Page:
Uruguay’s space agency is the Space-Aeronautics Research and Advancement Center (CIDA-E). Founded in 1975, CIDA-E’s mission is to study and promote the study of space and aeronautic topics, to advance research results, and to help create public awareness of space and aeronautics. CIDA-E falls within Uruguay’s National Directorate of Civil Aviation and Aeronautic Infrastructure. CIDA-E’s tasks include research, education, publication, and building networks with international partners.[23]

Uruguay’s only satellite is no longer operational but is still in orbit.  It was a 2-unit configuration cube satellite with an electro-optical and infrared camera, named ANTELSAT. Launched by Russia in 2014, it was a collaborative project between the University of the Republic’s engineering faculty, the state engineering faculty, and ANTEL, Uruguay’s telecommunications provider. The satellite’s mission was Earth imaging and amateur radio communications for education.[24] The project began in 2006 and involved 60 individual participants, half of whom were students and all of whom were Uruguayan (although California Polytechnic State University conducted tests). The total cost for the satellite until the launch was $(USD) 695,000.[25] ANTELSAT unexpectedly stopped communicating in April 2015. It had completed more than 4,000 orbits and sent more than 750,000 transmissions and 60 images.[26]

Ecuador is not currently operating its own domestically-produced satellites in space, but ANTELSAT really did complete its mission.  Ecuador has a space program, including ground infrastructure and human expertise.  Even if CIDA-E continues by focusing on education, Ecuador is positioned to grow in science and space capability.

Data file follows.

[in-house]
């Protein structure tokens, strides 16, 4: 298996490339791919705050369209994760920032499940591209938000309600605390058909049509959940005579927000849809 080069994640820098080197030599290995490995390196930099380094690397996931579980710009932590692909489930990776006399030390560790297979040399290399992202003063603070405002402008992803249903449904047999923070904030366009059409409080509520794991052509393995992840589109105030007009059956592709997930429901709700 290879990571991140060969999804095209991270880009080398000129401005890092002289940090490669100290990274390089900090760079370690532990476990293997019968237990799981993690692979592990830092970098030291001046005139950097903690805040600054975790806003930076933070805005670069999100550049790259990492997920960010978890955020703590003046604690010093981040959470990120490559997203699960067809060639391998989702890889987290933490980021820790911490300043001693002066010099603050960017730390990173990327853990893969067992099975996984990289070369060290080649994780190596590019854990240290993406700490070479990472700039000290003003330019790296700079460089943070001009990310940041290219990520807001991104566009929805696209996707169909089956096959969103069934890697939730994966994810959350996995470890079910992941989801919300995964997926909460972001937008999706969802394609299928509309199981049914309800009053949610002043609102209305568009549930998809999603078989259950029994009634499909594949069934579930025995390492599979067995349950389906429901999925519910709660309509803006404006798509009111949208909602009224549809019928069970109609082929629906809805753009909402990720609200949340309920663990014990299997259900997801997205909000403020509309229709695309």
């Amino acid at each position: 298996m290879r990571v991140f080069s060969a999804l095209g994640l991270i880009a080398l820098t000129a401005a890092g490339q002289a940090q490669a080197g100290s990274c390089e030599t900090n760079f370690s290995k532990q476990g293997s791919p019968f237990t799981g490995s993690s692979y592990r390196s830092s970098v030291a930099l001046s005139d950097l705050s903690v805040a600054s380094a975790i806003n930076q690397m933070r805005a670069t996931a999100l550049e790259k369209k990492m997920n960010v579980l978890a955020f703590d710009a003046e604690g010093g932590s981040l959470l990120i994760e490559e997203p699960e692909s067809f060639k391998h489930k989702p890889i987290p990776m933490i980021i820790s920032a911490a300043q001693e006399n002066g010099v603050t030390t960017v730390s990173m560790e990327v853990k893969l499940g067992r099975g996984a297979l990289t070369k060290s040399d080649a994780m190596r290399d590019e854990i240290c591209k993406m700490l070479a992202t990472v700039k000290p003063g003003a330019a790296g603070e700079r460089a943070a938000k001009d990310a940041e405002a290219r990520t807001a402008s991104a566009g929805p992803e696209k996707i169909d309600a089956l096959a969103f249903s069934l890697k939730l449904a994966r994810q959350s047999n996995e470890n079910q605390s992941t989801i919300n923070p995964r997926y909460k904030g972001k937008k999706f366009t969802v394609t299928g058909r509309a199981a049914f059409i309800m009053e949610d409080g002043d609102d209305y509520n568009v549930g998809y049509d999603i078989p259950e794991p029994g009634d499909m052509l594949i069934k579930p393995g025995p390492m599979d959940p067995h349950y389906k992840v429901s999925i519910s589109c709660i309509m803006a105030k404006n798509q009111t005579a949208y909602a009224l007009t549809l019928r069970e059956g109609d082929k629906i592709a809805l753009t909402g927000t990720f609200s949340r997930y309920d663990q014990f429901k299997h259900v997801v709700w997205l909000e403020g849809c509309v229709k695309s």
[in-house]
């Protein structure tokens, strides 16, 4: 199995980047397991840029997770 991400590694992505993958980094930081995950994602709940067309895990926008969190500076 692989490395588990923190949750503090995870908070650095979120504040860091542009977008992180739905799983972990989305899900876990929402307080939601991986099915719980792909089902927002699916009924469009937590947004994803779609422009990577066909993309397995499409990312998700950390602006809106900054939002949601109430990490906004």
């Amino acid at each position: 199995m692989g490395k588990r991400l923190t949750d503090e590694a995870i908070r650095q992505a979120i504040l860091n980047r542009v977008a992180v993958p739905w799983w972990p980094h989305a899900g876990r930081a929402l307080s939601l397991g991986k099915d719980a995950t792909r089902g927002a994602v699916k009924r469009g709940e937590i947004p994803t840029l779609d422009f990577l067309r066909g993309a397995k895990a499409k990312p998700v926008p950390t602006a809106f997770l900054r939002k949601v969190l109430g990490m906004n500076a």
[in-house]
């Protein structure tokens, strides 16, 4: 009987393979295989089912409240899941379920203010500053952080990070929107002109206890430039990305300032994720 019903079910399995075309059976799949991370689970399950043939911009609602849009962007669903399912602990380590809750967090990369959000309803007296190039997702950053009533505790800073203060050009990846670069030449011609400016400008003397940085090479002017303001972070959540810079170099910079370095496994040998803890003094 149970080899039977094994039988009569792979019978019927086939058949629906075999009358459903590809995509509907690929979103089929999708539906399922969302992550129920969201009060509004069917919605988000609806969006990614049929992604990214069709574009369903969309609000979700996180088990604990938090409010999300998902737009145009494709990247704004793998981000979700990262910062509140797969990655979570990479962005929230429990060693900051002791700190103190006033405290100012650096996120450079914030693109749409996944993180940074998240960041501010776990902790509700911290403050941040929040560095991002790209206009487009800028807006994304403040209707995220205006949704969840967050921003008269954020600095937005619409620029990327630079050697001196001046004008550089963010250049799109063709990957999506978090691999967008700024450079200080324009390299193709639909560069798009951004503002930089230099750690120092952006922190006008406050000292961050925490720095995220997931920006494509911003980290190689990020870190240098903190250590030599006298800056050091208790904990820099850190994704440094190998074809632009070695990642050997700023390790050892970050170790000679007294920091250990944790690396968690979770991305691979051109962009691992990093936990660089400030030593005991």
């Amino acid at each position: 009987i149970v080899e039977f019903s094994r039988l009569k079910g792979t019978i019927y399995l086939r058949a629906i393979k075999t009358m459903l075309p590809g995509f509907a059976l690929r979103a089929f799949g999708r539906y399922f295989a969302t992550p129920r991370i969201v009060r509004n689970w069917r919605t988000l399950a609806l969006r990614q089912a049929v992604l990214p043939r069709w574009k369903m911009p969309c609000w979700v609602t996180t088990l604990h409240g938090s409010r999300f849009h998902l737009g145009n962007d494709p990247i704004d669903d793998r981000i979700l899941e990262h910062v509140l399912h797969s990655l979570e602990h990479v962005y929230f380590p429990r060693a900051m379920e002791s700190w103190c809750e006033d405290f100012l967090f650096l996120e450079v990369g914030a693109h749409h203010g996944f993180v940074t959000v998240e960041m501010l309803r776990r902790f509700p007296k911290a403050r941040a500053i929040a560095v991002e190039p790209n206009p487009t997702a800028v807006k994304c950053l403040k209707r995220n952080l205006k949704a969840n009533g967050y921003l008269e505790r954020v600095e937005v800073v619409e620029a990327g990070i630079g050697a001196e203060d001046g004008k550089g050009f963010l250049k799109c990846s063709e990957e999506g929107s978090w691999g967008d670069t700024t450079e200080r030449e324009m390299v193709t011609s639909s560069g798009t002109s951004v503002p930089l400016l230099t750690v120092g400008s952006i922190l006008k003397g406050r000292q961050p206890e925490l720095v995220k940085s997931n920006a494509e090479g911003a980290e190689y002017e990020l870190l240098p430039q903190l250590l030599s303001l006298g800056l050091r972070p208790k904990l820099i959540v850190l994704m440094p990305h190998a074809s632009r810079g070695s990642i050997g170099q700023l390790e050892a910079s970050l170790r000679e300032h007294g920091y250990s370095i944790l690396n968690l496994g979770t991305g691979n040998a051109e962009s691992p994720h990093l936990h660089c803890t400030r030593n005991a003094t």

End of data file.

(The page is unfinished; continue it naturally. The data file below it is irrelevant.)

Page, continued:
The CubeSAT programs in Costa Rica, Ecuador, Peru, and Uruguay share several things in common. First, in all four countries, there was a deliberate effort to domestically produce as much as possible – even when foreign experts had be consulted for testing and launch was provided by international partners. Producing their own satellites was considered a national achievement and a source of national pride by each country. Second, each country has taken a collaborative approach, with much of their effort and expertise being provided by state-funded universities, with input and guidance from their respective national governments through government agencies. Third, using CubeSATs helped each country keep costs relatively low. All of the various programs were well below $(USD) two million. Furthermore, the satellite component of the costs was a minority of the investment for each country involved – the majority of expense was for ground infrastructure and developing expertise. Fourth, and most importantly, even though each satellite has had a different primary mission, each country viewed paving the way for future space activities to be at least as important as each satellite’s individual mission.

Implications for the Future

Space is a global commons, so no one nation controls the space domain. Individual countries have their own laws about space technology, research, and exploration, but international laws, treaties, and customs govern space activities at the international level. These are really in their infancy, akin in some ways to international maritime laws centuries ago, which changed as technology and politics evolved. In fact, besides some non-binding but generally-adhered-to United Nations resolutions, there have only been five major space treaties. Of particular interest is the 1979 Agreement Governing Activities of States on the Moon and Other Celestial Bodies, not because of the treaty’s content, but because none of the major space actors ratified it – rendering it effectively dormant.[27]